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The Knowledge Pool – Yennett, Cryptic Sovereign
Hi everyone! Welcome back to The Knowledge Pool!
This week we’re doing something a little different and delving into a territory this series doesn’t normally cover: budget deck building. Like many of you, I’ve been brewing a ton of the new commanders from Commander 2018, and as a result, I’ve been a bit tight for cash. Considering all the price spikes that typically take place around the release of a new set, it can be easy to feel priced out of a new commander before it’s even released. However, in my opinion, building on a budget offers us the opportunity to explore new cards we wouldn’t otherwise consider, and it can force us to consider alternative ways of approaching the more popular commanders. (In fact, one of my favorite decks, Omnath, Locus of Rage, was born under similar conditions, but that’s a story for another time.)
In the case of this particular brew, I want to present to you all a “budget” deck I’m in the process of putting together. As far as budget brews go, we’re cheating. As we’ll soon see, the deck we’re looking at today has a handful of cards that fall on the slightly more expensive side, but there’s a method to my madness. Do you ever have that handful of cards that you’re itching to play, but could never find the right home for? I have a growing stack of cards I’ve collected over the years that I’ve always wanted to play, but for a lot of them there’s just something slightly off. Rise of the Dark Realms? Seems fun, but nine mana is way too much to cast in any of my graveyard decks. Thassa, God of the Sea? I’ve approached so many brews with the intent of including Thassa, only to end up cutting her during the process of optimization.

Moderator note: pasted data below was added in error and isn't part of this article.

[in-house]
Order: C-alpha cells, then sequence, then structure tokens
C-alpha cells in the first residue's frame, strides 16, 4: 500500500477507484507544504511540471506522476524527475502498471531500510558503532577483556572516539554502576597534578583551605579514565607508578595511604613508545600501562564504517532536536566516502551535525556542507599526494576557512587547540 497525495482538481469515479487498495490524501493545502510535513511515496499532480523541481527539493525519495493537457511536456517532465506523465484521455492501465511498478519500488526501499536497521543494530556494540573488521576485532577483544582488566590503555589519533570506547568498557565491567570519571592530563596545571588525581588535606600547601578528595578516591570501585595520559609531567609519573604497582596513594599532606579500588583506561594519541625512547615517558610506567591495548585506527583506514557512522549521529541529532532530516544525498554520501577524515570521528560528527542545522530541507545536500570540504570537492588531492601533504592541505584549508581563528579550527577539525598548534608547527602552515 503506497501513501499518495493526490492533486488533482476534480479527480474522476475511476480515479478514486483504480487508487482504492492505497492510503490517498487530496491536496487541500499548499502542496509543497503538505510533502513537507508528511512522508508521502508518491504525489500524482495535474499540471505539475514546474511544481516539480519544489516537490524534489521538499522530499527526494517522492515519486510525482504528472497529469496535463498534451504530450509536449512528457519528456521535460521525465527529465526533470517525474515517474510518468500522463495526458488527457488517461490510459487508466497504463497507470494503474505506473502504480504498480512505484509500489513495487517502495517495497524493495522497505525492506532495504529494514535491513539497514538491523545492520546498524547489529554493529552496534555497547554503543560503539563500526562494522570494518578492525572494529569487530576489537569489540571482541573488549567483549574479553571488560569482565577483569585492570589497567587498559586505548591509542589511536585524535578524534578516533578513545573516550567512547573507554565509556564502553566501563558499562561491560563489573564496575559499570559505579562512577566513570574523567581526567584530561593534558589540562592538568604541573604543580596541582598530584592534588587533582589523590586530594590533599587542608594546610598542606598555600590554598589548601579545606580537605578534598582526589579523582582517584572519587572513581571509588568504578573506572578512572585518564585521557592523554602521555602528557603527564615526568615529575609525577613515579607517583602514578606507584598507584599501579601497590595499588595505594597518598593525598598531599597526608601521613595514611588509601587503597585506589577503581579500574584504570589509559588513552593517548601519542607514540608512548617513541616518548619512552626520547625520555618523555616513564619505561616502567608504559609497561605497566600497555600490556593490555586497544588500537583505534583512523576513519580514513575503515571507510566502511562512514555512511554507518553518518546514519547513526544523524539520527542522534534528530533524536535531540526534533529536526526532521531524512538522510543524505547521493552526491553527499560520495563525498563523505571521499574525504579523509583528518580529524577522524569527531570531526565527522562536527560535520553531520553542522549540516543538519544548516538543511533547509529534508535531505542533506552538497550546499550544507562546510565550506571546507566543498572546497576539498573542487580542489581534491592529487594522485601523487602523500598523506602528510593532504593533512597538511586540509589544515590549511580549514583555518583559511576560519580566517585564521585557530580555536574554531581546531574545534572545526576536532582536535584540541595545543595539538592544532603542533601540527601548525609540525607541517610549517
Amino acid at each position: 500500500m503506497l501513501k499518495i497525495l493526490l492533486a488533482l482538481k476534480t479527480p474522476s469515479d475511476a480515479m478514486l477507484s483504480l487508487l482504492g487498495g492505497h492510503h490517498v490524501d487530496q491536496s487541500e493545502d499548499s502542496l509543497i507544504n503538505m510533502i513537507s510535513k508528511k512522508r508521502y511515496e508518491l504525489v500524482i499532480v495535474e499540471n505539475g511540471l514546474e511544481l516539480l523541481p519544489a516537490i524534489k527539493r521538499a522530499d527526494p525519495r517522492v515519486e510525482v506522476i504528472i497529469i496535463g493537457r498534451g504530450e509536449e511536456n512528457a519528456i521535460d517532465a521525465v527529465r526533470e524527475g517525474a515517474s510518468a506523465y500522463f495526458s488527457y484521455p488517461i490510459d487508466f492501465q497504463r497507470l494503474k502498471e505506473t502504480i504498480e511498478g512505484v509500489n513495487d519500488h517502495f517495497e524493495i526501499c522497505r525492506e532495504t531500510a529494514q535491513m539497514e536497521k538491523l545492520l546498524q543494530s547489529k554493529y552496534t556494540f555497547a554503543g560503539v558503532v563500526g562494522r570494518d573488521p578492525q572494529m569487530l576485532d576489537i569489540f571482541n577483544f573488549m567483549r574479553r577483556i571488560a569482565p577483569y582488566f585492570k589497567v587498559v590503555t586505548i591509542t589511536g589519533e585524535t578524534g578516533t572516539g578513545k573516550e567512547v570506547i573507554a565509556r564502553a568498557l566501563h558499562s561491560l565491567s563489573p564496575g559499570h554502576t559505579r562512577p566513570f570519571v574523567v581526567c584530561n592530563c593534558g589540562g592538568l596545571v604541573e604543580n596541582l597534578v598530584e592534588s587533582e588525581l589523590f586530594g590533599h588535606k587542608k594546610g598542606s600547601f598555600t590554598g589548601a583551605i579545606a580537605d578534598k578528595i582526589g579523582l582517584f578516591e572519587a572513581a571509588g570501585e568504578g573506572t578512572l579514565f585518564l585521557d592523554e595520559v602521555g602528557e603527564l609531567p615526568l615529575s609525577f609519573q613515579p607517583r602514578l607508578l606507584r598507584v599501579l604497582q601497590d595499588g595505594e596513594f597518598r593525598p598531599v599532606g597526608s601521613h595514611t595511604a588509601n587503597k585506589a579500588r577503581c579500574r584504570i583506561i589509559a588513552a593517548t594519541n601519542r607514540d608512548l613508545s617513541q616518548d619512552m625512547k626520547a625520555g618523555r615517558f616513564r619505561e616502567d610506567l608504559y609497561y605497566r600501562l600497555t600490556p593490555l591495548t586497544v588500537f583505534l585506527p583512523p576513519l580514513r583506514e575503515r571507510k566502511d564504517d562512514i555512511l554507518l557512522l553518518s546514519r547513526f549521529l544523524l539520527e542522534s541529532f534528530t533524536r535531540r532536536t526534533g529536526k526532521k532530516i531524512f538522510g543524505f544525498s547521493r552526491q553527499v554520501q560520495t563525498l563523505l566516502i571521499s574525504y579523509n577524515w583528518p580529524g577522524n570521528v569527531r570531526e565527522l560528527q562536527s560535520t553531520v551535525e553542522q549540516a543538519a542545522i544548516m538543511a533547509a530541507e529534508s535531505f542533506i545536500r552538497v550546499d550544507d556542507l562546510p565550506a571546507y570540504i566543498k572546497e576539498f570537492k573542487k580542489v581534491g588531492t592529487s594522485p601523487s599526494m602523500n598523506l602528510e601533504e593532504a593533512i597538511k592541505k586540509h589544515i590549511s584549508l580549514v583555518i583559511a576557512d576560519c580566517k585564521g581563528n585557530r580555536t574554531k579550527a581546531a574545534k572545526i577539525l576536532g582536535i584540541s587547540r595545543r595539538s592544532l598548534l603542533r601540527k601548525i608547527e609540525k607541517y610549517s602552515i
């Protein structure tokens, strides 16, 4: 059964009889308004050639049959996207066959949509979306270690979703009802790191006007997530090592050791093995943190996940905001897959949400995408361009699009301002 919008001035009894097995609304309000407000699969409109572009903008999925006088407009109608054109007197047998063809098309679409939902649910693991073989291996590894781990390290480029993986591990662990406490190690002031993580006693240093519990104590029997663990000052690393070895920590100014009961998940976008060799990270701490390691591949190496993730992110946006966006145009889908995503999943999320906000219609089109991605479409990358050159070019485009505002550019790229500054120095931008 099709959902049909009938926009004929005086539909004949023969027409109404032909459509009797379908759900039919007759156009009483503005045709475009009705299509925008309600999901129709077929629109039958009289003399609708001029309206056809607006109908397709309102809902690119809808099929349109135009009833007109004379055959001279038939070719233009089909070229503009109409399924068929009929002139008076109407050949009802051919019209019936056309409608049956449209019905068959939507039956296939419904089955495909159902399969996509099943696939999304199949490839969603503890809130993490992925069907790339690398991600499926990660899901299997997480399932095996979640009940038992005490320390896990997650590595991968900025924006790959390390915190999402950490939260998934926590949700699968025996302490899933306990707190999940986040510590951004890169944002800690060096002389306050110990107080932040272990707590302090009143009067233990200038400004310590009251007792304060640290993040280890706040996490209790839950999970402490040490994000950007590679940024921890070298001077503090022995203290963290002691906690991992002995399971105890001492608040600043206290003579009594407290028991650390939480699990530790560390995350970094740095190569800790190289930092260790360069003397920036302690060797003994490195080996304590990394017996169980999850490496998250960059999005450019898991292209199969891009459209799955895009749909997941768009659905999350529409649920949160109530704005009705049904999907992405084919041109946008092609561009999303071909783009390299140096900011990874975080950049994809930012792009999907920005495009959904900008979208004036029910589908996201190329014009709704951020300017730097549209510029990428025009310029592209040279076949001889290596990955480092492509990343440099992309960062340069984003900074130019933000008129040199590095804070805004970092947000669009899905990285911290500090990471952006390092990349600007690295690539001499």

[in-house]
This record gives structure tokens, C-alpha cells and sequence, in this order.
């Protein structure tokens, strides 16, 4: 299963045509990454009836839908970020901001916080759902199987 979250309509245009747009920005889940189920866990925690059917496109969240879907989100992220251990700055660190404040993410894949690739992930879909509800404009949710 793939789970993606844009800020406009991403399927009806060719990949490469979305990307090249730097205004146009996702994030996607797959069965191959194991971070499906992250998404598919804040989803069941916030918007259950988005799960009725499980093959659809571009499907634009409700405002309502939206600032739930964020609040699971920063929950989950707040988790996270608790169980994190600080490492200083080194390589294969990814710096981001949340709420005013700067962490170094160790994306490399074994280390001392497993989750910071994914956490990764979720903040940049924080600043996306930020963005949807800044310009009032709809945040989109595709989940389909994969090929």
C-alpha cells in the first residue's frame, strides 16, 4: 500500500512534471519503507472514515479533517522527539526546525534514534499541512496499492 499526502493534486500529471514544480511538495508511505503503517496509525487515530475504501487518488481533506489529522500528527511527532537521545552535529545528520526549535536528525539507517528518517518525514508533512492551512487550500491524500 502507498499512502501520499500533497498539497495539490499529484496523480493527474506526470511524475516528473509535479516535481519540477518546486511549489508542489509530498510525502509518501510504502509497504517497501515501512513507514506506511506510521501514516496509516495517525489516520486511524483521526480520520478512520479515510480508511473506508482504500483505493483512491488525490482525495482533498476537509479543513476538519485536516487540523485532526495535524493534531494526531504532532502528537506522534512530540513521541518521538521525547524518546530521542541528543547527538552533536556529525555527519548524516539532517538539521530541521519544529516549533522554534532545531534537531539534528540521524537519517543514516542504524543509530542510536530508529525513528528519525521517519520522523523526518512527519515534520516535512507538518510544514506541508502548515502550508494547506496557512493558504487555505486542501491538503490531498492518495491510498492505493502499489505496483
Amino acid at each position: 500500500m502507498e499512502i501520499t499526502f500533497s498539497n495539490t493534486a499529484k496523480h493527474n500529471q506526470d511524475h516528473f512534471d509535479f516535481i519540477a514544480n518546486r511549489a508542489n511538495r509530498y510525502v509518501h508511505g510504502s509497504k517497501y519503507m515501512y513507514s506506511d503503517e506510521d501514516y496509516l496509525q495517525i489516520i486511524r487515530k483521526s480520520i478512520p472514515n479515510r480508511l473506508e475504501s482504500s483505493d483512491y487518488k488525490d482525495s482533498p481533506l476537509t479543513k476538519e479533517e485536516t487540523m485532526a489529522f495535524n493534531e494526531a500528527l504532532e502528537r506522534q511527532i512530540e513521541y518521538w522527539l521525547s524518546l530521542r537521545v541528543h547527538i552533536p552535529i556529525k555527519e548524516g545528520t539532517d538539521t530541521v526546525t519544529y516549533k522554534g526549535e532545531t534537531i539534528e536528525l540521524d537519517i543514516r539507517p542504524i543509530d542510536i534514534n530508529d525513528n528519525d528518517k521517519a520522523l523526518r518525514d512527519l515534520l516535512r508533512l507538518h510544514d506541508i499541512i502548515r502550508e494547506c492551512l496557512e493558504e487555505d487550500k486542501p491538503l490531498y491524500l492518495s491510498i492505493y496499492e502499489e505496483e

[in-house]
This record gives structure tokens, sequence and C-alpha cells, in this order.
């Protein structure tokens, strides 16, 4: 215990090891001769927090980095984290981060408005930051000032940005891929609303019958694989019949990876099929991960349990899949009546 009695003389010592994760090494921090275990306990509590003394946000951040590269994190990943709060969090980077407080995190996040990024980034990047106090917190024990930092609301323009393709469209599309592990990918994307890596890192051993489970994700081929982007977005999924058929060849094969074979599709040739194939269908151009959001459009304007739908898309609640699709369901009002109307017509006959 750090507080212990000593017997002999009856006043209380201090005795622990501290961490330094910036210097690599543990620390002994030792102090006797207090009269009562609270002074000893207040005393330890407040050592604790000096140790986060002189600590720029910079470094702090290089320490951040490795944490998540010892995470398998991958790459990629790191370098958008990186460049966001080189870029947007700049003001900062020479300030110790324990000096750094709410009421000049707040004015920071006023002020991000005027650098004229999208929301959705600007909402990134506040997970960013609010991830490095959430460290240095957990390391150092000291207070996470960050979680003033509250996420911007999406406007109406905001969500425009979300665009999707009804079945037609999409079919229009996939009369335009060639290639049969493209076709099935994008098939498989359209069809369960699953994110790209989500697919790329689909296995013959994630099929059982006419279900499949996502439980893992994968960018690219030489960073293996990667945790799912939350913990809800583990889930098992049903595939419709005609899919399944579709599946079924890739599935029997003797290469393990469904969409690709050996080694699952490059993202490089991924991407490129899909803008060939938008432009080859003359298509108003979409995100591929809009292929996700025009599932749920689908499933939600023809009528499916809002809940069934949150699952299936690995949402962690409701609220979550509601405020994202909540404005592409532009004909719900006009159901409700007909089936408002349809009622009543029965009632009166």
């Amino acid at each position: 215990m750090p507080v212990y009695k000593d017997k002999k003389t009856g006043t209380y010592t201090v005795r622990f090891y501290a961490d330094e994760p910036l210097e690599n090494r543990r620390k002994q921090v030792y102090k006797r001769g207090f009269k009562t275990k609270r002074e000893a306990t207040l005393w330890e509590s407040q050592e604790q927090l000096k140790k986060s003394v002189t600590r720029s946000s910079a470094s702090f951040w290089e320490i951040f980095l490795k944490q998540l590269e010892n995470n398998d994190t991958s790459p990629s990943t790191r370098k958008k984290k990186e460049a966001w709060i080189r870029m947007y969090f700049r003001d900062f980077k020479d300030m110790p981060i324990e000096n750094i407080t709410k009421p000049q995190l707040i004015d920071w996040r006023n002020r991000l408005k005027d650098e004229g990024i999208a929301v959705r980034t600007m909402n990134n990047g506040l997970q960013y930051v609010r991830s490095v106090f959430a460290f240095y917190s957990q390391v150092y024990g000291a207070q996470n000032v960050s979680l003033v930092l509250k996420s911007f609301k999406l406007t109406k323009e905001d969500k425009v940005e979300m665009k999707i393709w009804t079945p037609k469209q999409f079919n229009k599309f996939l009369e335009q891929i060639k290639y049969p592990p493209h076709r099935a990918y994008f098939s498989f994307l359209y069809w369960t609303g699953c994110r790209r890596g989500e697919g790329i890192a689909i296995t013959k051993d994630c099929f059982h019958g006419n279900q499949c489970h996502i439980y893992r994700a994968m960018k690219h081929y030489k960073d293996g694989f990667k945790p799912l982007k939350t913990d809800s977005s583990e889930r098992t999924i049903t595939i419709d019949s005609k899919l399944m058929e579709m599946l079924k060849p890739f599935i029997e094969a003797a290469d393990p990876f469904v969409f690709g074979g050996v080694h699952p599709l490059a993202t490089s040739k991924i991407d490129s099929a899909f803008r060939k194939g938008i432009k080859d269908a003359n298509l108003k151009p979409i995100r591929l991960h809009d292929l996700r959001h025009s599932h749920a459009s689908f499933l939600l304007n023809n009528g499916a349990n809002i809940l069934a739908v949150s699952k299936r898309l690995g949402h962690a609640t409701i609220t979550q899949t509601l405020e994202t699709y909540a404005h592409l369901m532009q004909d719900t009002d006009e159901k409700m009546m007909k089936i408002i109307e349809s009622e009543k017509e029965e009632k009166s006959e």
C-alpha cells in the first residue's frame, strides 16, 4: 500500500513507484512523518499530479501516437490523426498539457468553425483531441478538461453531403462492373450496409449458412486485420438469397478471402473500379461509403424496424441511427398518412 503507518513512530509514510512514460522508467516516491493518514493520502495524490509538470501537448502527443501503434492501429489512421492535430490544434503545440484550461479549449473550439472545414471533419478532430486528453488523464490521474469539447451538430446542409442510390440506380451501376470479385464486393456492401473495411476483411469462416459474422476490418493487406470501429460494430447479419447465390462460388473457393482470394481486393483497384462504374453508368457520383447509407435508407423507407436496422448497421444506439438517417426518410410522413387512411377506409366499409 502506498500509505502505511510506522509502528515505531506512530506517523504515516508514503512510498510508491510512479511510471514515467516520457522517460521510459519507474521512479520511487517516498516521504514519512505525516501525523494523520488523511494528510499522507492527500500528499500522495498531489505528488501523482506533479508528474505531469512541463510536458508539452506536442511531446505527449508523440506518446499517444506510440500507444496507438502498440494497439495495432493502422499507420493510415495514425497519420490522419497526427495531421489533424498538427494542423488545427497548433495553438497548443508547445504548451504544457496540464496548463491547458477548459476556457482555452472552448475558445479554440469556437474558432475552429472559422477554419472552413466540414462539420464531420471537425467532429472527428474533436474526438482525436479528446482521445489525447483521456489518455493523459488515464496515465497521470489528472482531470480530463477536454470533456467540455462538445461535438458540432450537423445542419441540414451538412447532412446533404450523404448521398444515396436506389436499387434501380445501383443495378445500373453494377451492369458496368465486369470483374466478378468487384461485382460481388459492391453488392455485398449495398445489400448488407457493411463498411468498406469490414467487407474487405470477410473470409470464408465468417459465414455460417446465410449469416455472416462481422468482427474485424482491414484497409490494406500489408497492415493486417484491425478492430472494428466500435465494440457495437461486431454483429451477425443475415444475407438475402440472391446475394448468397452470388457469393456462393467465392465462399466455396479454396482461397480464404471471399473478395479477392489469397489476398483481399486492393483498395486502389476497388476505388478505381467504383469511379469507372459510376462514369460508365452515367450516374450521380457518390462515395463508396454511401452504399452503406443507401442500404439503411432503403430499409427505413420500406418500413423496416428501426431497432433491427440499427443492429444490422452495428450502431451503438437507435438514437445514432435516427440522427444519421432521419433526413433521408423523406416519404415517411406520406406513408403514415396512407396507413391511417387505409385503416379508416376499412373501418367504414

Then I saw Yennett, Cryptic Sovereign, and I knew she was the home I’d been looking for for many of the lost souls in my deck building box.
With this design, I’m not building a traditional “budget” deck. Instead I’m building what I call a “Commander Potluck”. The concept of a Commander Potluck is simple: try to build the best deck possible only with the cards in your collection, with a preference towards “pet cards.” That pile of lost souls? This is the home for them. There’s a unique challenge when trying to write about a deck built in this way: my deck isn’t optimal due to my design/cost restrictions, but it isn’t exactly budget either. We’re stuck in a bizarre middle ground where I’m demo-ing a deck that’s been uniquely sculpted by my personal situation, so how is this valuable to you? Yennett is a flexible commander, and the direction I’ve taken the building process enables a high degree of interchangeability, allowing you to adjust it for whatever lost souls are in your collection. Today, we will be building a Yennett reanimator deck.
Let’s take a step back and talk about some of the history surrounding this deck. I mentioned in my Yuriko article that I began my Magic career as a control player, and like many aspiring control players the WUB (Esper) color combination was my favorite. Another key aspect of my early Magic career was watching videos of pro-player Luis Scott Vargas (LSV), and my favorite deck to watch him pilot was Legacy Esper reanimator. For those of you unfamiliar, Legacy reanimator puts high-CMC creatures into its graveyard and resurrects them for super cheap to take over the game. It looked like a blast to play, and as I would come to find years later, it’s just as fun as it looks. As a new player, I couldn’t fathom building a deck like Legacy reanimator, and until recently, I had forgotten the excitement I had for the deck.